Before Battlefield 3 launched, Electronic Arts COO Peter Moore said the DICE-developed first-person shooter didn't have to outsell Call of Duty: Modern Warfare 3 to be considered a success. It just had to eat into the game's market share.
Now that both games have been out for a month, Moore believes that particular mission has been accomplished. Speaking with Industry Gamers, Moore said there was little doubt that Battlefield 3 had cut into Call of Duty's hold on the first-person shooter market.
"Two entities have benefited from Call of Duty and Battlefield being on the market: gamers and the industry (retailers and people who rely on the ability to sell big blockbuster games)," Moore said. "Together we've grown the genre enormously. Ten million [copies of Battlefield 3] sold in and 5 million sold through doesn't come out of nowhere--if we haven't gained share, that means in the first week we've added 5 million new FPS gamers.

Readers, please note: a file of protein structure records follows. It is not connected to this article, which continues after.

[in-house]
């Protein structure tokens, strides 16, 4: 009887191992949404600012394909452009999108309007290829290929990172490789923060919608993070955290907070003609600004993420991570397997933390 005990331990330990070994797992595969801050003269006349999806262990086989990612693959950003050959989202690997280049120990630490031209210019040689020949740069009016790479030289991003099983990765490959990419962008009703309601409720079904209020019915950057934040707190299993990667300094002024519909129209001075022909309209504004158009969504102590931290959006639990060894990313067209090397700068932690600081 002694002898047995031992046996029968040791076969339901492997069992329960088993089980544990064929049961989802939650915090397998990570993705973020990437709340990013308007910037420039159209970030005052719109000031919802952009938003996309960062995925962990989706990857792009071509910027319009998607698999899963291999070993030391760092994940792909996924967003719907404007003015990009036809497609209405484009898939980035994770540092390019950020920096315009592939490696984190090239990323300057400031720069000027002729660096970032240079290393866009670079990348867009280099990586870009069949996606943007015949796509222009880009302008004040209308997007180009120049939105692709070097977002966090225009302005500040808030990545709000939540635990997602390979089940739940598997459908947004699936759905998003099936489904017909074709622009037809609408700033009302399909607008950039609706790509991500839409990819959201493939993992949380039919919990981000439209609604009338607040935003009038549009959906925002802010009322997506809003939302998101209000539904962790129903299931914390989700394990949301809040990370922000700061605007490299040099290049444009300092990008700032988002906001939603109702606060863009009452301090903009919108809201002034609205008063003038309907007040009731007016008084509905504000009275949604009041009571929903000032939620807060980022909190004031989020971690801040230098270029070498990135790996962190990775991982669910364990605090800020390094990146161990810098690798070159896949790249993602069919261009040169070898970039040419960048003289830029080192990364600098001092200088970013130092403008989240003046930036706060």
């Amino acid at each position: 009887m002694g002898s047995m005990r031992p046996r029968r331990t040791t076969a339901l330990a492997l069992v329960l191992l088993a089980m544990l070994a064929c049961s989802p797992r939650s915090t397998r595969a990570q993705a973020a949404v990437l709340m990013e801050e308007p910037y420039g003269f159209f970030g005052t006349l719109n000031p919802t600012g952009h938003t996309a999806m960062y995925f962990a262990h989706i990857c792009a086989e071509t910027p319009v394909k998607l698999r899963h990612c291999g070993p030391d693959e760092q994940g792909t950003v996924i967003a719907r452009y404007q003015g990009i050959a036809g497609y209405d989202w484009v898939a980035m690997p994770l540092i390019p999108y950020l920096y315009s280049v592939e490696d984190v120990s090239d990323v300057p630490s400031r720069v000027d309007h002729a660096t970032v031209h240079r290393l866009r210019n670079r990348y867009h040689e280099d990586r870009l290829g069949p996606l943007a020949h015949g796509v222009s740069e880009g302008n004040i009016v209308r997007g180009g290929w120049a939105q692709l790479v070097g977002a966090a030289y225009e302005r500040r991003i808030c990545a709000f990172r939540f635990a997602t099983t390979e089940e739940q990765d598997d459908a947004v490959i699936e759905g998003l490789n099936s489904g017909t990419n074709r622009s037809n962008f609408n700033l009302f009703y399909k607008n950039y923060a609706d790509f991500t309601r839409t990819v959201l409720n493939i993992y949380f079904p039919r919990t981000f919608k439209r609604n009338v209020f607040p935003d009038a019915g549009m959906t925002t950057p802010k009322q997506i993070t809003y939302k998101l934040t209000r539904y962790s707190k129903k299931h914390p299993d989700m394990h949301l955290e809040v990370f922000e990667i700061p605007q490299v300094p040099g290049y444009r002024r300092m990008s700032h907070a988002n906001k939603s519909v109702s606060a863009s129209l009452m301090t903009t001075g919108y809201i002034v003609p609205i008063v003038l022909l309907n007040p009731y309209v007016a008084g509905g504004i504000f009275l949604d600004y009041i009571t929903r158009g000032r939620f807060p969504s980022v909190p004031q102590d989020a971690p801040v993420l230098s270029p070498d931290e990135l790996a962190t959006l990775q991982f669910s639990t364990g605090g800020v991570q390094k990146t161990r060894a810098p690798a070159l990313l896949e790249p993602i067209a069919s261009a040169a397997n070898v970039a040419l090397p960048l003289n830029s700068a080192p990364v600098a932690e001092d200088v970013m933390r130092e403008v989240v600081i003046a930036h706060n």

"I think when the dust fully settles, maybe when we're looking at this at the end of our fiscal year (March 31, 2012), we'll do an analysis and I think we will have taken share. I don't think there's any doubt about that, unless everything BF3 sells is just incremental."
While it might take some of Call of Duty's market share, Battlefield 3 is unlikely to outsell its largest competitor. While EA's shooter sold 5 million copies in its first week on sale, Activision's effort set an all-time record, with 6.5 million units sold in its first 24 hours on shelves. Moore's original stated goal was to knock Modern Warfare 3 down from a 90 percent market share of the genre to 70 percent.